One word of warning though – be aware of open networks. If you are on an unsecured network don’t log into your bank’s website, for example. Also be sure you are running malware detection programs and anti-virus software on your computer at all times. You are as safe as you want to be.

Tip 7: If you are traveling for leisure

* Don’t overwork yourself
* Take some time off to visit places. Don’t hole yourself up in the hotel. Go out and see the sights and visit friends/family. (I am particularly guilty of this. I was translating a cookbook when visiting a friend in Munich. I worked during the day while he worked. I think I only took one day to be a tourist. Sure, I had already been to Munich several times, but that one afternoon off sitting in a café at the palace was very refreshing.)
* But always be available to your clients. Even if you are on vacation a short e-mail thanking them for the inquiry but explaining you are currently unavailable – and perhaps recommending a colleague – goes a long way to keep your customer happy.

Tip 8: If traveling for business/conferences

* Make the most of the conference
* If meeting clients, point out that you are working on the go, you can score a point or two.
* Don’t forget to network – and work
* Enjoy the social side of it as well

Tip 9: Don’t forget the productivity tools you use at home

* Have the same software on all computers – TEnTs, dictionaries, Office, any Open Source programs, etc.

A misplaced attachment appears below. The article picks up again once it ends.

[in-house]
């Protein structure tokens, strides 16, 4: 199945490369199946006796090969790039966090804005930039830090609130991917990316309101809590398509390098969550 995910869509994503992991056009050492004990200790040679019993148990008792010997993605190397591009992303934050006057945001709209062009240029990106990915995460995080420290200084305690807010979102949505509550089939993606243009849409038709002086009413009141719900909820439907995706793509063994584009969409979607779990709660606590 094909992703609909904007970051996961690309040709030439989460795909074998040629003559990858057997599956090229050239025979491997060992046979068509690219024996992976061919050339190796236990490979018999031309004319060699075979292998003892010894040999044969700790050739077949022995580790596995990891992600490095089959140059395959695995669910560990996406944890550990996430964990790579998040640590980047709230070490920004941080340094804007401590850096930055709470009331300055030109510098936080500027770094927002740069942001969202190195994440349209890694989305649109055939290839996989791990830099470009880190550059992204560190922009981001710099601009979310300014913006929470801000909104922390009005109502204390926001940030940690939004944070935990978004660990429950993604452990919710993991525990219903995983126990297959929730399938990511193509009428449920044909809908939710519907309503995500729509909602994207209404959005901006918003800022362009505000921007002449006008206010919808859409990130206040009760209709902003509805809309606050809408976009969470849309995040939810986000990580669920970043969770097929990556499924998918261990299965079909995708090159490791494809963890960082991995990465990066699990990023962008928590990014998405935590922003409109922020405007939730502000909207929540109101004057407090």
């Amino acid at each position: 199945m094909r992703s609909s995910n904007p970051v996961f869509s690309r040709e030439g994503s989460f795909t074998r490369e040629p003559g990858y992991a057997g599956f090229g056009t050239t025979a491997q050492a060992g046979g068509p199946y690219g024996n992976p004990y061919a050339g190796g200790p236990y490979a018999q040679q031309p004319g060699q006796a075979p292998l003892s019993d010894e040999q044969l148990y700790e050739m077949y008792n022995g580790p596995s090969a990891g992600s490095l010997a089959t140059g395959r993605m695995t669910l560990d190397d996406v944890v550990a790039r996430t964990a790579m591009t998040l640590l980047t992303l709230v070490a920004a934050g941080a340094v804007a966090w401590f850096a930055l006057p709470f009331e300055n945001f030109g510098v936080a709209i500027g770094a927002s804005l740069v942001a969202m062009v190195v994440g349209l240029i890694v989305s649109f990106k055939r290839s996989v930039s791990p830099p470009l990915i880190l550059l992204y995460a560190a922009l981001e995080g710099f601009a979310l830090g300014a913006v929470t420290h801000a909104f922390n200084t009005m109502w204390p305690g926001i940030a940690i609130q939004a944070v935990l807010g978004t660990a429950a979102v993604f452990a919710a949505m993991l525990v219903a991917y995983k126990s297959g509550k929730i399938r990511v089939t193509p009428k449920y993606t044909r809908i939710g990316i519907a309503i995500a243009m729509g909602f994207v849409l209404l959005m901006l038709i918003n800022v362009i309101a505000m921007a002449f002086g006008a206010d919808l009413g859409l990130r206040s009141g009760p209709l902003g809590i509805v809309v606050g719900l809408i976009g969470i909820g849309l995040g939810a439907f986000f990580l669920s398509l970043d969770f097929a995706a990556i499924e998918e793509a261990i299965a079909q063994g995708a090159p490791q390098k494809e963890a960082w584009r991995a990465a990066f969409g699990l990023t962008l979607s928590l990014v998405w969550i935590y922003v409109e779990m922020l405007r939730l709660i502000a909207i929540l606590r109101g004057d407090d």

* Olifant helps you create and maintain translation memories (TM) files (conversion, editing, etc.). Olifant is a .NET application that allows you to load or import translation memories in different formats (such as TMX or tab-delimited); edit the translation units, their attributes and any other associated data; and save or export your data in various formats.
* Apsis Xbench is an integrated reference tool aimed to provide a clear and structured view of the terminology of any translation project.
* Electronic dictionaries
* You can keep your reference files on your virtual drive folder
* Password manager or export

Tip 10: Check your list before going mobile

Ask yourself if you have your
* Computer
* Cell phone
* Storage
* WiFi finder
* Bag of tricks



1. Karinade - May 24, 2011

Excellent post! very useful.

2. Troikaa Translation Services - May 25, 2011

You have mention all important points although, but i prefer to switch of everything if am going out for a leisure. One has to enjoy life as well and stop working at least when you are going out. Specially with your family.

3. Jenni - May 28, 2011

A long-time RSS reader, a first-time commenter and a fellow translator here. 🙂

This post inspired me to write a post of my own where I discuss some of these 10 points. My post is published on May 31. It will be in Finnish, but (naturally!) links back here.

Thanks for the informative blog. Keep up the good writing!

4. Adriana Pio Borges - May 28, 2011

Thank you SO much!
I just wish I had learned those tips earlier…
You’ve just made my life a lot easier – although I already had the hardware I realized I didn’t know how to actually use all those things I already have at hand…!